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Employment Law Blog
James Tarquin, P.A
As part of our commitment to assist and educate employees in fighting back against the abusive employment practices of employers, we offer a broad range of information about employment law issues in our employment blog.

Alleged Gender-Based Discrimination In The Workplace: Employer Just Wants To Pay Fine

man sits higher on stack of coins than female

Title VII of the Civil Rights Act of 1964 (Title VII) prohibits discrimination in compensation against any individual on the basis of sex. The Equal Pay Act of 1963 (EPA), which is part of the Fair Labor Standards Act of 1938, also prohibits sex-based discrimination in compensation. Generally, employer actions that give rise to an EPA sex-based wage discrimination claim also give rise to a Title VII sex-based wage discrimination claim. Consequently, claims alleging sex-based wage discrimination in violation of the EPA and Title VII are customarily brought together in the same lawsuit. 

Having represented employees who have been subjected to sex-based wage discrimination for almost twenty years, our Marion County, Florida gender discrimination attorneys have learned that many employers continue to pay women less than men for performing substantially the same work. In denying women equal pay for equal work, some employers defiantly pay employees what they believe they are “worth” regardless of whether a female employee is performing essentially the same work as a male employee for unequal pay. A recent decision by the U.S. Eleventh Circuit Court of Appeals in Bowen v. Manheim Remarketing, Inc., No. 16-17237 (11th Cir. Feb. 21, 2018) is instructive in showing the on-going desire of employers to control their pay structure and enforce their own dictates of an employee’s economic worth despite the equal pay mandate of the EPA and Title VII.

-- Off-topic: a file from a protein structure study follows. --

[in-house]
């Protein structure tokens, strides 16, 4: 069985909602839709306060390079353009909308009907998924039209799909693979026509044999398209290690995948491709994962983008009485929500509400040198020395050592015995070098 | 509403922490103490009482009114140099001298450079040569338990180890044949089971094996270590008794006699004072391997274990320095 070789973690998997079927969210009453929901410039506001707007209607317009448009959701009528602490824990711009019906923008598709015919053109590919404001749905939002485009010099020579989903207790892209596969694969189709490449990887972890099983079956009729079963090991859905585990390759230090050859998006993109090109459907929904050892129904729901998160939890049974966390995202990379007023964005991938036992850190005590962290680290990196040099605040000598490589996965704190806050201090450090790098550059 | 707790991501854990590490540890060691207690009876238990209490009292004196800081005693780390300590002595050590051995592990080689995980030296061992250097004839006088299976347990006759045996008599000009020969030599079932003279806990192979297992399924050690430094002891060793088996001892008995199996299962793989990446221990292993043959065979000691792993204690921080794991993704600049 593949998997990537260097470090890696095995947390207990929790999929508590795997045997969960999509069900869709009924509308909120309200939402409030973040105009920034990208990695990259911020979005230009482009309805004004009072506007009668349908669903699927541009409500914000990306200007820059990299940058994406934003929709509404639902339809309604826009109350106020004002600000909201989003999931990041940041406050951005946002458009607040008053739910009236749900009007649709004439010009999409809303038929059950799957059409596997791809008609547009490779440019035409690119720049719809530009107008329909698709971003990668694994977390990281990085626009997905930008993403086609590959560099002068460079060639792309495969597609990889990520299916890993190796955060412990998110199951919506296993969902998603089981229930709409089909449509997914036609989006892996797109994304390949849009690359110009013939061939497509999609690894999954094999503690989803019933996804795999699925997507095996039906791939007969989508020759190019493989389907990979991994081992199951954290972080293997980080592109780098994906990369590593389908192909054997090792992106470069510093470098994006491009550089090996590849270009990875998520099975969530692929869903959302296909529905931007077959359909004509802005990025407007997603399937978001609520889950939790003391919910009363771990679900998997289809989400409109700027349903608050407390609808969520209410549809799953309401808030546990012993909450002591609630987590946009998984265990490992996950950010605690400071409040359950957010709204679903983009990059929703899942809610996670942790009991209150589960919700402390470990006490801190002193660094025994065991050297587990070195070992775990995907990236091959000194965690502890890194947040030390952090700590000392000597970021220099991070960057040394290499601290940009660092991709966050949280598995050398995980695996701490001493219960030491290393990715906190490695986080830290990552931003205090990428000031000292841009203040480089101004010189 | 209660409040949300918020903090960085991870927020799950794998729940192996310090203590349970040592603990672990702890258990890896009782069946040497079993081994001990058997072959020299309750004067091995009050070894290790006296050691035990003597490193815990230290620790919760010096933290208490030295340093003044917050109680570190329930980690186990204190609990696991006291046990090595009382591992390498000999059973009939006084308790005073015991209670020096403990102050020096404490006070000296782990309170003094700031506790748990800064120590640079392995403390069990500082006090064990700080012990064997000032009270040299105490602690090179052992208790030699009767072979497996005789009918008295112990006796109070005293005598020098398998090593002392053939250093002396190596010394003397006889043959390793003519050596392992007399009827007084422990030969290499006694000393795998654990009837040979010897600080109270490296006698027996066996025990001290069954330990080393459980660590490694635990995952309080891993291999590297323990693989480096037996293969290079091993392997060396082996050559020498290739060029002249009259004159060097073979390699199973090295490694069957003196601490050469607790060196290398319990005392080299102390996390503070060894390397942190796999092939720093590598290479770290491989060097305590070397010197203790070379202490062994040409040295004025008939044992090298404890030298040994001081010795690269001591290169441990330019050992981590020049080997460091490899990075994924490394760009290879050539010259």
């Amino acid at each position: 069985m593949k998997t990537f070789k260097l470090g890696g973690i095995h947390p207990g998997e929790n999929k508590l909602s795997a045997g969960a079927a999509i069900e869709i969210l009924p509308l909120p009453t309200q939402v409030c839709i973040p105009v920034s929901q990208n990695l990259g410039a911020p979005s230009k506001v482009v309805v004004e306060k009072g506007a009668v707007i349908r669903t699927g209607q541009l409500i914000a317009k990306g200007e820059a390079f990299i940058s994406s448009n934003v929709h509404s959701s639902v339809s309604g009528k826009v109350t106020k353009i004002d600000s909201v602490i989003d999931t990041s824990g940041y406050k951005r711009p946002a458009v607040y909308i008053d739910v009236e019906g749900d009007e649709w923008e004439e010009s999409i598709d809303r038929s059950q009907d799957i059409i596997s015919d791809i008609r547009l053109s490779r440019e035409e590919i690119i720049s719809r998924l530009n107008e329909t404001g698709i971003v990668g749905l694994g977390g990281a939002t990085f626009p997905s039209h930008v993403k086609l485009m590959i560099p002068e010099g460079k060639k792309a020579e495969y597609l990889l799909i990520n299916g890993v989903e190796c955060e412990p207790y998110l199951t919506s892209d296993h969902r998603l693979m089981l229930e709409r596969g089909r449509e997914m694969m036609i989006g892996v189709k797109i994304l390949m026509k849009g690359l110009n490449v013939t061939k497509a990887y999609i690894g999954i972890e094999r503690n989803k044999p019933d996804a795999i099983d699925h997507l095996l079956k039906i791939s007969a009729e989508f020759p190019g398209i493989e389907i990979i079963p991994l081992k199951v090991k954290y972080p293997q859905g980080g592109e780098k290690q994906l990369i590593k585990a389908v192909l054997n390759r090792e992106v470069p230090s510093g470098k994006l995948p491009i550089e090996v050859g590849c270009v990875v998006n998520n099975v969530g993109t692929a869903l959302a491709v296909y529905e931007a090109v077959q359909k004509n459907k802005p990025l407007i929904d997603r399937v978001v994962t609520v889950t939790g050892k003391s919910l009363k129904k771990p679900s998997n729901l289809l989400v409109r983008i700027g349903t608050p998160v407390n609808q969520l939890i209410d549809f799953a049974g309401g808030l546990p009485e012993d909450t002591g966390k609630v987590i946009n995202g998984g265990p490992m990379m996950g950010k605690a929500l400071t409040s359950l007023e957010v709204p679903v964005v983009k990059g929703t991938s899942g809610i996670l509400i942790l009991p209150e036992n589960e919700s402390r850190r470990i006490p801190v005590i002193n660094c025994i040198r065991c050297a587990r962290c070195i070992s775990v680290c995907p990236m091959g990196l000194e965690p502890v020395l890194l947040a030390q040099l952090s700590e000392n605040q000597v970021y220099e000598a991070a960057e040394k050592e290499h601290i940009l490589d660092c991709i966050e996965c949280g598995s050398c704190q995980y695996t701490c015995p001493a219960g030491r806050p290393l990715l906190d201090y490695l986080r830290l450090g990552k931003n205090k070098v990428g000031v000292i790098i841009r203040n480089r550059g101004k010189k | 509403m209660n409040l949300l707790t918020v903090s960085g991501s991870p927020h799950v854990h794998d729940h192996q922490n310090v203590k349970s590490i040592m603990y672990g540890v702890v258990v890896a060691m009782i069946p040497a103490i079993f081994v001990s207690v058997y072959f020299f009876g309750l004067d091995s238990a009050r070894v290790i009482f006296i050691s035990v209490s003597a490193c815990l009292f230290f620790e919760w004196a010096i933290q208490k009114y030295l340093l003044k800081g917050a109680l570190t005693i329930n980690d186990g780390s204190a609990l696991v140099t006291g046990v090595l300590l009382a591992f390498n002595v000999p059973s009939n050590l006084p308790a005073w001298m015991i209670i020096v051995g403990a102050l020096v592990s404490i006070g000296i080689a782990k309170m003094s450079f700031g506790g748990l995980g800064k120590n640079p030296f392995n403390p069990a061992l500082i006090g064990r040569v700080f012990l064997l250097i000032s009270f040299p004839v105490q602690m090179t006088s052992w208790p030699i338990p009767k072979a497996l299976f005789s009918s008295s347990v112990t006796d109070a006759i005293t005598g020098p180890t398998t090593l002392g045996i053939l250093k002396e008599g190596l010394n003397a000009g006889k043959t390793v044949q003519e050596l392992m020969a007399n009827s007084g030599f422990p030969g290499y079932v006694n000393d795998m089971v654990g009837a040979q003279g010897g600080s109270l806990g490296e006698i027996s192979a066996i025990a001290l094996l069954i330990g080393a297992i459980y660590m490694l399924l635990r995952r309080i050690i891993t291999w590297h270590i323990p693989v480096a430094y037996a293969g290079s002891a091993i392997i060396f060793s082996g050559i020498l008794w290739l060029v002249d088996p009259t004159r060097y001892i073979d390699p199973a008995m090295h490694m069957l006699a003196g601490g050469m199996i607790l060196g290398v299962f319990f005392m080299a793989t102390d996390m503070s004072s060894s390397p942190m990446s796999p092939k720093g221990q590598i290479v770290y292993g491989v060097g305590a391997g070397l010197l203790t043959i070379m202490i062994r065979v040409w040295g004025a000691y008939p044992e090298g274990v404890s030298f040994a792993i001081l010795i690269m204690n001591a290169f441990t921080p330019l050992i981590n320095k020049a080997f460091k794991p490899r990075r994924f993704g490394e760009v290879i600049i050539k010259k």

Female Employee Paid Less Than Male Predecessor

In that case, Qunesha Bowen (Bowen) claimed that her former employer, Manheim Remarketing, Inc. (Manheim), violated the EPA and Title VII by paying her less than her male predecessor. Bowen began working for Manheim as an automobile detailer. Three years later, an assistant general manager named Deck promoted her to arbitration manager. Bowen replaced a male arbitration manager. Manheim paid that male predecessor $46,350 during his first year as arbitration manager. However, Deck and the general manager, an employee named Palmer, set Bowen’s starting salary at $32,000. Bowen’s salary did not reach $46,350 until her sixth year as arbitration manager. Manheim not only paid Bowen’s male predecessor a greater starting salary, it also set the predecessor’s salary near the midpoint of the compensation range for arbitration managers, but consistently set Bowen’s salary at the bottom of the range. 

Manheim claimed that factors other than sex—prior salary and prior experience—justified the pay disparity between Bowen and her male predecessor. The predecessor worked for Manheim for six years before his promotion to arbitration manager, he had prior managerial and mechanical experience, and he earned $46,350 per year at Manheim before the promotion. In contrast, Bowen worked for Manheim for only three years before her promotion to arbitration manager, she had limited prior managerial and mechanical experience, and she earned about $26,000 per year at Manheim before the promotion.

Sex-Based Pay Disparities Were Common